I am often reading articles, comments and tweets from people complaining about the review industry being corrupt and broken. I was just on one site that’s homepage opening gambit talked about how it was different, as it’s user reviews were not the product of bribes. Others complain that giving games arbitrary scores for graphics etc. is archaic, pointless and damaging to the industry as a whole. Here is my opinion, but I am more interested in yours!

When I started Yet Another Review Site, I was fairly naive to the whole industry.  I just wanted to write about games because I loved them.  I also wanted to give other people the opportunity to write about games, so made it a semi open platform to give others that chance.

Over the last five or so years, my aims and my goals for the site have not altered, but the opinions of the world around me have.  Years ago, when I read reviews in the hallowed paged of magazines like Commodore Format or Zzap 64 things were different.  You read reviews and previews to shape whether or not you wanted to buy a game.  Code was reviewed prior to the release of a game and the score to ultimately sell or kill a games sale instantly.  Anything over 7 tended to mean it was worth getting and developers were happy to get it (for the most part).  10 meant that if you didn’t own the game you were a fool and didn’t deserve it anyway!

These days it is all different.  I have had many conversations with my contributors as to why I bother to include scores on the site.  The general argument is about a couple of things.  The first is that scores can be bought, so what does it matter.  The second is the fact that people don’t tend to read reviews anymore to decide if they want to buy a game, they read them to validate the fact that they have bought them and where right in doing so.

To address the first element of that.  I have heard of people being offered ‘sweeteners’ to provide good reviews of games.  I have also myself been encouraged to score a game well that may not have really deserved more than a 4.  I might add, I have never acted on such a suggestion.  The other problem is the pressure to stay in business as a small review site.  Getting black listed by a company, when you are struggling to get any on board, is not a happy option.  If they send you their latest game and you give it 1 / 10 then it is within the bounds of reason to assume they may not want to send you more in the future.  Again, this is something I have had to come to terms with.  My opinion is, send me a good product – I will give it a good score.  If it sucks, it sucks and I will tell the world – constructively of course.  Also, 7 out of 10 is still a good score, but sadly many only view 9’s and 10’s as worthy scores for a ‘good’ game.

The second issue is more of a problem in my eyes.  You see smaller sites tend to get games very, very close to release date if at all.  Therefore, they may not get the review of the game out until sometime after the release of the game.  With the current trend for pre-order extras with every new game, people have often paid for a game weeks before any reviews start to surface.  So does the score matter at that point?  I personally think that scores can help.  I like to see an overall score of a game at least.  It may just be one person’s opinion, but if I am reading the review, I tend to trust that opinion already.  Then again, just look at Mass Effect 3 and the varied opinions people have had about that!  That is part of the reason YARS includes the Bias Adjusted Score!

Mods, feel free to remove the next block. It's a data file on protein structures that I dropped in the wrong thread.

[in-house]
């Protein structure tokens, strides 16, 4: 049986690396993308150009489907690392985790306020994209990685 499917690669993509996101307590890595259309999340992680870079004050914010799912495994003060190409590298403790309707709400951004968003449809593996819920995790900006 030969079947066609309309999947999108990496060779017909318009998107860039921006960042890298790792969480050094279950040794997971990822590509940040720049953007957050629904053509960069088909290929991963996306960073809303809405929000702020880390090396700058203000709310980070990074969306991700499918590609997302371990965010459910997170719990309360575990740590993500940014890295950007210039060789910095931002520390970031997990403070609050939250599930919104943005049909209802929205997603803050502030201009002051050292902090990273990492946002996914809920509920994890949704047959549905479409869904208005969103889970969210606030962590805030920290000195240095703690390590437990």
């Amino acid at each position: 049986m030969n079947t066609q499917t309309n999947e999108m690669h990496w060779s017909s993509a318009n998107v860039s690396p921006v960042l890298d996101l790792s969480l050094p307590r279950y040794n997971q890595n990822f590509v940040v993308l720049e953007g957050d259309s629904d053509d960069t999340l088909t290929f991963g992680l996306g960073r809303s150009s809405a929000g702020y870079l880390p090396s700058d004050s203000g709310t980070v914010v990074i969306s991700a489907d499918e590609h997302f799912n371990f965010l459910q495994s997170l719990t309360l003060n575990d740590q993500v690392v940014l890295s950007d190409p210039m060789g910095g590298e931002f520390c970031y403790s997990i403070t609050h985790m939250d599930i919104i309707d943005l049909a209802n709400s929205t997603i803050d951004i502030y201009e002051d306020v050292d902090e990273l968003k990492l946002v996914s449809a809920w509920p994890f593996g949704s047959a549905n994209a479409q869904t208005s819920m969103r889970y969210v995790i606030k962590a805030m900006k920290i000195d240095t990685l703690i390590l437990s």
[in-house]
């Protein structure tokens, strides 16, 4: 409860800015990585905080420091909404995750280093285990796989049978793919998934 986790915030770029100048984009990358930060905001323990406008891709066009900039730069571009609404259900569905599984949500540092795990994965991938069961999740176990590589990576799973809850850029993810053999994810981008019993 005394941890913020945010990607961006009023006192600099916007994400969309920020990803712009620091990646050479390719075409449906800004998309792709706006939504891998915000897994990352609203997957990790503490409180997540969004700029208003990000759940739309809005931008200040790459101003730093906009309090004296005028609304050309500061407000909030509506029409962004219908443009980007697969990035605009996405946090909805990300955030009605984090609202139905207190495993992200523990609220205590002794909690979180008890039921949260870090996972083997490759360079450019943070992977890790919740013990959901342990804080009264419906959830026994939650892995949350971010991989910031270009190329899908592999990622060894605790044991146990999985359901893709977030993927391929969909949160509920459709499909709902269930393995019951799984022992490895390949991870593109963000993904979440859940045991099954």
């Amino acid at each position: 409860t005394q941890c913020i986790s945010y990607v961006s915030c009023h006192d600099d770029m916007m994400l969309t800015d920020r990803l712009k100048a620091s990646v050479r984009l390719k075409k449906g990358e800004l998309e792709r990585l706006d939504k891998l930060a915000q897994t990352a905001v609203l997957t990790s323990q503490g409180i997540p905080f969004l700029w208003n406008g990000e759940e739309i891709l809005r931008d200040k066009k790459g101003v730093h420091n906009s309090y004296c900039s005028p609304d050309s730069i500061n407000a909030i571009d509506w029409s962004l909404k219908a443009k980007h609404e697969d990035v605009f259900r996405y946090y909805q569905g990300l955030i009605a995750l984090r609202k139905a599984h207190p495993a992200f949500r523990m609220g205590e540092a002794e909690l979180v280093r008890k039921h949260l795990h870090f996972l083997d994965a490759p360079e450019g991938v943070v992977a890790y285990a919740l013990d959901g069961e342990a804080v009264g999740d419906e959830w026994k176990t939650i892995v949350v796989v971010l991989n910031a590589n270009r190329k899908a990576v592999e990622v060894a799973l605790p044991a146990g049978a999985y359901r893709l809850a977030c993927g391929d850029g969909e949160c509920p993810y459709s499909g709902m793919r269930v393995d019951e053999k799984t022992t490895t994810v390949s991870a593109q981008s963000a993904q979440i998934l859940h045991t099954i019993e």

These days I am convinced that getting a bad review from smaller sites will have no impact on a games sales.  I am even doubtful that bad reviews from the big boys can kill sales totally. I know the system can be played.  Sites like Metacritic, which are used as a litmus test for how good games are, have been gamed in the past.  People have deliberately set out to reduce the scores of certain games.  In the same vein some have been allegedly caught trying to increase the scores.

Is the games review industry really broken? No.  It needs to improve the public’s opinion a little and needs a few bandages here and there.  I also think that it needs to get a little less cliquey.  My view is that we are all writing about games, because we love them.  Smaller sites need to pull together and actually help each other out a little more.  I have been lucky enough to speak with dozens of site owners both small and large.  Without exception, the people I have spoken with all love games.  They all want the games industry to succeed in the UK.  The trouble is they are also very often run as a business and the bottom line is money.  You get money by getting people on the site so that people will pay you for advertising.  It doesn’t pay to help the little guys or each other.

Another point is that publishers need to accept that bad games get bad reviews and that the public are not stupid.  They know that if every site but three give a game 5 out of 10 and those three give it 10 out of 10 that something is a little fishy. We are not an inherently corrupt industry and for the most part we all genuinely love the industry.

Let’s hope that there is a way for us to all work together a little better as the games industry gets more and more mainstream coverage.  It is the best thing for games and will actually help all of us in the review world in the long run.

Let me know what you think in the comments!

Originally posted at http://www.yetanotherreviewsite.co.uk/the-games-review-industry-is-news~5302.htm